Work Zone Mobility and Safety Program
Photo collage: temporary lane closure, road marking installation, cone with mounted warning light, and drum separated work zones.
Office of Operations 21st Century Operations Using 21st Century Technologies

Best Practice


E3−2: Comprehensive Traffic Management Plan


Mississippi Department of Transportation (MDOT) implemented a comprehensive traffic management plan for the reduction of traffic delays and for providing emergency vehicle access during construction on the high−volume I−55/I−20 Interchange. A team composed of MDOT, FHWA, contractors, and local authorities covering police, fire, emergency medical, and road services were responsible for the plans and provisions for the access to incident sites for emergency vehicle personnel and other necessary personnel for all stages of construction. This team approach was used to reduce traffic delay and decrease the emergency response time. Practices adopted included contractor supplied service patrols, using a professional advertising agency to keep the public informed of construction activities, using emergency medical services, establishing continuous police presence, establishing a staging area, using portable changeable message signs, establishing a "hotline," and establishing a detour and alternate route signing. Some of these practices have been incorporated by MDOT for use on other projects.


The I−55/I−20 interchange handles over 100,000 vehicles a day and is the major East−West and North−South route through the State and the City of Jackson. The innovative practices for reducing delays and improving emergency response time were considered vital for increasing safety.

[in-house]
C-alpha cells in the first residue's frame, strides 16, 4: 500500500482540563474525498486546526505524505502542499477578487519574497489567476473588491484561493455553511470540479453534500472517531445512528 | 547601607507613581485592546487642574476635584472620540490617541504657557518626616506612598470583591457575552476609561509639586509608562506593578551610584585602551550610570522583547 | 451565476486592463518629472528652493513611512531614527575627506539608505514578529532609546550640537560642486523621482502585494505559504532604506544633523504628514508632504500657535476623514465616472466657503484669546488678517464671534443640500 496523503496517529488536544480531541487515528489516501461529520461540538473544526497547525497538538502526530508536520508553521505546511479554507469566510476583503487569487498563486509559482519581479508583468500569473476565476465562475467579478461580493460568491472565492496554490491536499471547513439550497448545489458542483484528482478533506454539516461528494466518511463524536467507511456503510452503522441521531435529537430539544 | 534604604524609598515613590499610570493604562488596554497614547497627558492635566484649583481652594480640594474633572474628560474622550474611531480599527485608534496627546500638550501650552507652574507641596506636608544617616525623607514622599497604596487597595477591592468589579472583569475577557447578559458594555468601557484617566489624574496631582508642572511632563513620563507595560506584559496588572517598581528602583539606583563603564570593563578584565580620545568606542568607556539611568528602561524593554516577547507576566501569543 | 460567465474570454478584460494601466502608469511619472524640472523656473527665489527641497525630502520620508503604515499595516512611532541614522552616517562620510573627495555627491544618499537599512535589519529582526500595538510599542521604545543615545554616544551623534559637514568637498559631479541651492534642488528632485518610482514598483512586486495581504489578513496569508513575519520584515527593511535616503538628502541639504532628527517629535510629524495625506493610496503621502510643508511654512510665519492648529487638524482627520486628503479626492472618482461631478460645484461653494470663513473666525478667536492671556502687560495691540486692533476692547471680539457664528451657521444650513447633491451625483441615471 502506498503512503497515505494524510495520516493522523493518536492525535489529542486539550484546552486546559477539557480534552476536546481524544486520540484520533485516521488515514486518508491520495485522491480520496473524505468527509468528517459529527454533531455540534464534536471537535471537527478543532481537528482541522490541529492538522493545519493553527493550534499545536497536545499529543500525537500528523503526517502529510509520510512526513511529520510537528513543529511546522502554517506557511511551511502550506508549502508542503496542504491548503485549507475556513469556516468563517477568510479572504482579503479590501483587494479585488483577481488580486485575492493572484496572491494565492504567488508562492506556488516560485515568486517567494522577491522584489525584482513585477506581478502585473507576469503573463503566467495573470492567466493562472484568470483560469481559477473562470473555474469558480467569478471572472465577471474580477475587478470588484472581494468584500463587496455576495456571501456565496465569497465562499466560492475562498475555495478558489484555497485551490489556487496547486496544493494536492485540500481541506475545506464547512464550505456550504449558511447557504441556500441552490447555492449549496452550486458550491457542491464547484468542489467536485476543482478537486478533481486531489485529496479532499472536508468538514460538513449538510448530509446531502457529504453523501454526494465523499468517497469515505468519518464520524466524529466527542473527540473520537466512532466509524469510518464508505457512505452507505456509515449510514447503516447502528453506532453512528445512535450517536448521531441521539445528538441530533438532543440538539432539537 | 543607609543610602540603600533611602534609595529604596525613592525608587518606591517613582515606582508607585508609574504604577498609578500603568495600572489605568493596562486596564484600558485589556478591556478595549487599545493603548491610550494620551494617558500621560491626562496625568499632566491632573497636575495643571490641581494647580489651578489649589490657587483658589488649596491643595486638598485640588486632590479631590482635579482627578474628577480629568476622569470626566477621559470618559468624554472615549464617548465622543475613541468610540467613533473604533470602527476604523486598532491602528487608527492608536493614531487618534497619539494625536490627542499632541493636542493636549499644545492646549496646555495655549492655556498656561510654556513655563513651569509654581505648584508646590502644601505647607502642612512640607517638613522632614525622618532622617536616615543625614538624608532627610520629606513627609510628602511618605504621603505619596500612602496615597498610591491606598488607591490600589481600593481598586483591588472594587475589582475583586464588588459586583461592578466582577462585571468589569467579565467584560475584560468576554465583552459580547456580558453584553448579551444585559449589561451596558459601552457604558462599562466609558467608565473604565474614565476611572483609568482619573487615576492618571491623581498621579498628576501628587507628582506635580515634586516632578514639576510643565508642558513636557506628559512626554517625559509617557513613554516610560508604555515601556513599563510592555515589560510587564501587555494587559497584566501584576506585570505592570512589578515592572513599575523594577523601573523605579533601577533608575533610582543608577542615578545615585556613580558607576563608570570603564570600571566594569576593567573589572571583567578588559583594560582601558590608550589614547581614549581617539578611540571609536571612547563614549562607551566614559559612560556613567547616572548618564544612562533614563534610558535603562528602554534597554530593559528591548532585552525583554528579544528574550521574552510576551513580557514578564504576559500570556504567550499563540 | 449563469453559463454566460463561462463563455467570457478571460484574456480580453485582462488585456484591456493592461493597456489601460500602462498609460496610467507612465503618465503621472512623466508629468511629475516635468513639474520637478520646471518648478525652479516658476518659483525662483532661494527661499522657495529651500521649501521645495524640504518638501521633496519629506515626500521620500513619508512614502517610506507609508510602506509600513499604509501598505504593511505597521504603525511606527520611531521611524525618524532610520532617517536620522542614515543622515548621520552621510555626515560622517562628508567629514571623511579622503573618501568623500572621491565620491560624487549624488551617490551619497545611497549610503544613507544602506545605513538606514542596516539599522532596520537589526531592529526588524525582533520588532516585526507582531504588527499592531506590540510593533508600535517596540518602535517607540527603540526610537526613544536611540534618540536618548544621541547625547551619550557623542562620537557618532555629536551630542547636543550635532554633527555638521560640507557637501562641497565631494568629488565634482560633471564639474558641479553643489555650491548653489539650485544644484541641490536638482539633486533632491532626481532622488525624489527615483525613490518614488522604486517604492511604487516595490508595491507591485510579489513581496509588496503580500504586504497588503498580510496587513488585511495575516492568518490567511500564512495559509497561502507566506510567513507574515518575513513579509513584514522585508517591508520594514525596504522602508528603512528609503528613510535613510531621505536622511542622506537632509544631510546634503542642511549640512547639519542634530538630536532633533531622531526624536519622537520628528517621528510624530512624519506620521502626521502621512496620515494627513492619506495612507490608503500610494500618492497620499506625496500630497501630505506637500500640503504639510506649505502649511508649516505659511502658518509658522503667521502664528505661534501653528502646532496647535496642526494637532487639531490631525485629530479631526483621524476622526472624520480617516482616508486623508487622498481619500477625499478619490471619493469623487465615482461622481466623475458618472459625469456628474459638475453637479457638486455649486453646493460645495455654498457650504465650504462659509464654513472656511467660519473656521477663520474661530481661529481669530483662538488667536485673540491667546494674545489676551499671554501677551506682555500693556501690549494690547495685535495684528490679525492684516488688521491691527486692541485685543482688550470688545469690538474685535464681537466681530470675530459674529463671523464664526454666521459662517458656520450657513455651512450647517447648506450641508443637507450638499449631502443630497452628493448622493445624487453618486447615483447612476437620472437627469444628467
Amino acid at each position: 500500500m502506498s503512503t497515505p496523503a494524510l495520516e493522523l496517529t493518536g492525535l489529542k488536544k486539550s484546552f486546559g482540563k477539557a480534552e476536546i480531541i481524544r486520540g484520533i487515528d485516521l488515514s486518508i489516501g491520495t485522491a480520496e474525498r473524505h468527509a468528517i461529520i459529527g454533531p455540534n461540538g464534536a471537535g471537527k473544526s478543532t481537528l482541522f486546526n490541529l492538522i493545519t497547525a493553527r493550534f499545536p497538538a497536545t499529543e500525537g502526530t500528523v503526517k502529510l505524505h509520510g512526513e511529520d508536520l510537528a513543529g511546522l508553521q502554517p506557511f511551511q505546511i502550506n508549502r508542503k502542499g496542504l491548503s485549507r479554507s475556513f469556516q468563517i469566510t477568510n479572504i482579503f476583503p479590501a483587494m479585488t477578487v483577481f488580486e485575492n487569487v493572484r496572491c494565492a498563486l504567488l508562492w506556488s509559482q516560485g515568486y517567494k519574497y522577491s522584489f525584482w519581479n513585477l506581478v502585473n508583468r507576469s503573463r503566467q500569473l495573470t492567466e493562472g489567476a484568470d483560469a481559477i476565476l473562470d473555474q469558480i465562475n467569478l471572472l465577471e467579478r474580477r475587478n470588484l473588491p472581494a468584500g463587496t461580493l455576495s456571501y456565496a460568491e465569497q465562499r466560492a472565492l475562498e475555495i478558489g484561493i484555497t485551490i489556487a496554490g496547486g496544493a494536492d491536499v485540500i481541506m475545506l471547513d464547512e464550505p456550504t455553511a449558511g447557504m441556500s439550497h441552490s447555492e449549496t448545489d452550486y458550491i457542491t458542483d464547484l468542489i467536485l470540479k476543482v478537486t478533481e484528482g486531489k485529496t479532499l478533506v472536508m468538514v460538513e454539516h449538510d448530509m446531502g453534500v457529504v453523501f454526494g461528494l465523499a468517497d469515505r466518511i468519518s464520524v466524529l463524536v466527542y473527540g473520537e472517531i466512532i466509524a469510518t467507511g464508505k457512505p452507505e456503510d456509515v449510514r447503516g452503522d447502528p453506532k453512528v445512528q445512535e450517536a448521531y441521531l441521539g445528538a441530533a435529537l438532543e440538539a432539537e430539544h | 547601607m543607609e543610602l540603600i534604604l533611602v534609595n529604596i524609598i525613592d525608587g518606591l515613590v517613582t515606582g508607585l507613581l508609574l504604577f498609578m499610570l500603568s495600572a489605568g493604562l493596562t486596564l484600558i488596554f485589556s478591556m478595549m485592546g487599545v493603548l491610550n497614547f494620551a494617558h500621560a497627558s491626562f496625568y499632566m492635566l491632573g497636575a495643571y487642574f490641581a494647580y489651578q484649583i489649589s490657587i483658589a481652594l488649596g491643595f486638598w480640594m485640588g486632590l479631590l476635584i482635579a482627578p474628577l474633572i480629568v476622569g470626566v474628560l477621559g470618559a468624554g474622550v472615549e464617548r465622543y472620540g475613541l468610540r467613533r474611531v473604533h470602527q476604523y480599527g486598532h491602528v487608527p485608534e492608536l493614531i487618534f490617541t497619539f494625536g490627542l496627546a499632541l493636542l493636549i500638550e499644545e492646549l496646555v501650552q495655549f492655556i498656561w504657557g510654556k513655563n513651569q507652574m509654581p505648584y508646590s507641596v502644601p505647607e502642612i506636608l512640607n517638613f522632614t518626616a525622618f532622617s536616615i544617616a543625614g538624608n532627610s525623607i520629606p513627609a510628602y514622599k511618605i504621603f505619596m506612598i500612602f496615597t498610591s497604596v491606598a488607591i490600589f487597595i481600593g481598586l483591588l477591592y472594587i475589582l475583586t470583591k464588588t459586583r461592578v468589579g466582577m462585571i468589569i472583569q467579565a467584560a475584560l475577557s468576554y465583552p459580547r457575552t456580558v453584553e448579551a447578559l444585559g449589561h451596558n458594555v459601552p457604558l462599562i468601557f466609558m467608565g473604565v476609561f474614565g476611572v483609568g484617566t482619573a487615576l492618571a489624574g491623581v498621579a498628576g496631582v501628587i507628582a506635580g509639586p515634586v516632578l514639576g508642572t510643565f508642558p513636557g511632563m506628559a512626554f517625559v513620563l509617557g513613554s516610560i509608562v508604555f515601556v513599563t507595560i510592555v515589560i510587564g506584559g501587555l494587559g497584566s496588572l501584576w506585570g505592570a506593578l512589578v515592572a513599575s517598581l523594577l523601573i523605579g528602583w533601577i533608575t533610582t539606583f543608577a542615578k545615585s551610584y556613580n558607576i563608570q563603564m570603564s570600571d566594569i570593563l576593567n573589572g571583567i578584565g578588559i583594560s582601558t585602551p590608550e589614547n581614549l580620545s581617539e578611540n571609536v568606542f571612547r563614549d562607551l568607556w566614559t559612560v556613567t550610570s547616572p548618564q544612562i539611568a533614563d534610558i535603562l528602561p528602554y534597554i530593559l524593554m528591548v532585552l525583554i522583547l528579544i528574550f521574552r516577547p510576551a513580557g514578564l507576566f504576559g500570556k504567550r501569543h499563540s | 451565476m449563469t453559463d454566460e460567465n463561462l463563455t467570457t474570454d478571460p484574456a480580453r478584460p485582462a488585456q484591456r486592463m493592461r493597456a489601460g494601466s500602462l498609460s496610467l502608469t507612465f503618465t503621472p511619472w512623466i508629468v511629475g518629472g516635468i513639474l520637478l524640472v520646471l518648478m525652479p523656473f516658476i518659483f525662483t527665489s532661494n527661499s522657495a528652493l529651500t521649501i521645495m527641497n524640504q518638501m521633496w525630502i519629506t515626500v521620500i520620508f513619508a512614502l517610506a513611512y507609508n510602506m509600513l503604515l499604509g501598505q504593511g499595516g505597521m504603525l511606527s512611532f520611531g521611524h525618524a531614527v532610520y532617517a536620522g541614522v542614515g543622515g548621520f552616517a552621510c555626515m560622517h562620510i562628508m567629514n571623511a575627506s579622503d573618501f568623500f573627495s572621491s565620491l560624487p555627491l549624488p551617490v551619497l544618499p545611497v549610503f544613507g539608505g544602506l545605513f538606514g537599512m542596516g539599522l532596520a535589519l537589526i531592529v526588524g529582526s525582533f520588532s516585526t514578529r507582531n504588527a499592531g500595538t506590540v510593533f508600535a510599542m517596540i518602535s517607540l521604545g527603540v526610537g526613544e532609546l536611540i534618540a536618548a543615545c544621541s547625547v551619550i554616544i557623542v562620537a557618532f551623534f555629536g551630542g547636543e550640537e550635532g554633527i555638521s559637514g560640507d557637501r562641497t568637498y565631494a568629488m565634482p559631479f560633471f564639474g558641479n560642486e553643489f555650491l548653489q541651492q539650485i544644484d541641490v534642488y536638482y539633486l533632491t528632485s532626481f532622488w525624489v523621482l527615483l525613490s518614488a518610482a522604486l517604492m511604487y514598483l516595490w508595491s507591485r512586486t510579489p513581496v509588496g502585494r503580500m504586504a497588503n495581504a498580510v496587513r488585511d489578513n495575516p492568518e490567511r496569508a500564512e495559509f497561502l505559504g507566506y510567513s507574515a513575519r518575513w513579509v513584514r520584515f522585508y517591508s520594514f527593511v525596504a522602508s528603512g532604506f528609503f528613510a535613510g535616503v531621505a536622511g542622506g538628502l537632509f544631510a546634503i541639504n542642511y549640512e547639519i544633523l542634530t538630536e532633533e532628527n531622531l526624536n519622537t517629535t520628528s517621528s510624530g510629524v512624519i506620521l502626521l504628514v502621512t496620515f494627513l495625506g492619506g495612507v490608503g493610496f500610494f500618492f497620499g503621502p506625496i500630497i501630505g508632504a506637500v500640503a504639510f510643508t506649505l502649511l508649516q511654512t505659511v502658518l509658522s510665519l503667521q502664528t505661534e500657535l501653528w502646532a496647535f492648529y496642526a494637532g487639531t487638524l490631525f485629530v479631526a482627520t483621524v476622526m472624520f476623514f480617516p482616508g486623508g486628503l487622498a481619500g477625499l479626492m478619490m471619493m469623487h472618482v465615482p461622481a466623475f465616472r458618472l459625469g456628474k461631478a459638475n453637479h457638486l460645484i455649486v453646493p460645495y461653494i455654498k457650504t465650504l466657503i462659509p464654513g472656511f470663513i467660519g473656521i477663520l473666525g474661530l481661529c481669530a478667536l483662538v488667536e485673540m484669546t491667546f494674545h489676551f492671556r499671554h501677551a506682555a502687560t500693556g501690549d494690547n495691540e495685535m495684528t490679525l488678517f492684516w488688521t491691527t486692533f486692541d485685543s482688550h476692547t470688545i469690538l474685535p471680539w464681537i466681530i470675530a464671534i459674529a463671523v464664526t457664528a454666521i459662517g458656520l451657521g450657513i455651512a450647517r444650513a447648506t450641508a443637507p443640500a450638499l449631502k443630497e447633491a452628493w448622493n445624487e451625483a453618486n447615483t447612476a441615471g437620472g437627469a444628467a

There were significant reductions in traffic delays for the traveling public and emergency response time was decreased. The use of radio, TV, and facsimiles to inform the traveling public of upcoming road closures and delays greatly enhanced the public perception of the construction project and MDOT as a whole. By keeping the public involved and informed of the status of construction activities, a good working relationship developed between the Department, contractors, and the public. The public was much more willing to tolerate delays and soon began to find alternate routes without complaining. Safety was also seen to increase.


This practice is applicable where the traffic demand and public perception would warrant its use. Any type of construction activity on a high−speed roadway or major roadway with high volumes of traffic could implement this practice.


Multi-level Transportation Management Plans (Practice D1-1)
Transportation Management Plan (Practice D3-1)
Transportation Management Plan Development Tools (Practice D3-2)
Multi-Disciplinary Teams to Develop Transportation Management Plans (Practice D3-4)
Using a Transportation Management Plan Peer Review Process (Practice E3-4)




Brad Lewis, Assistant State Construction Engineer, Mississippi DOT
Phone: (601) 359−7323

Office of Operations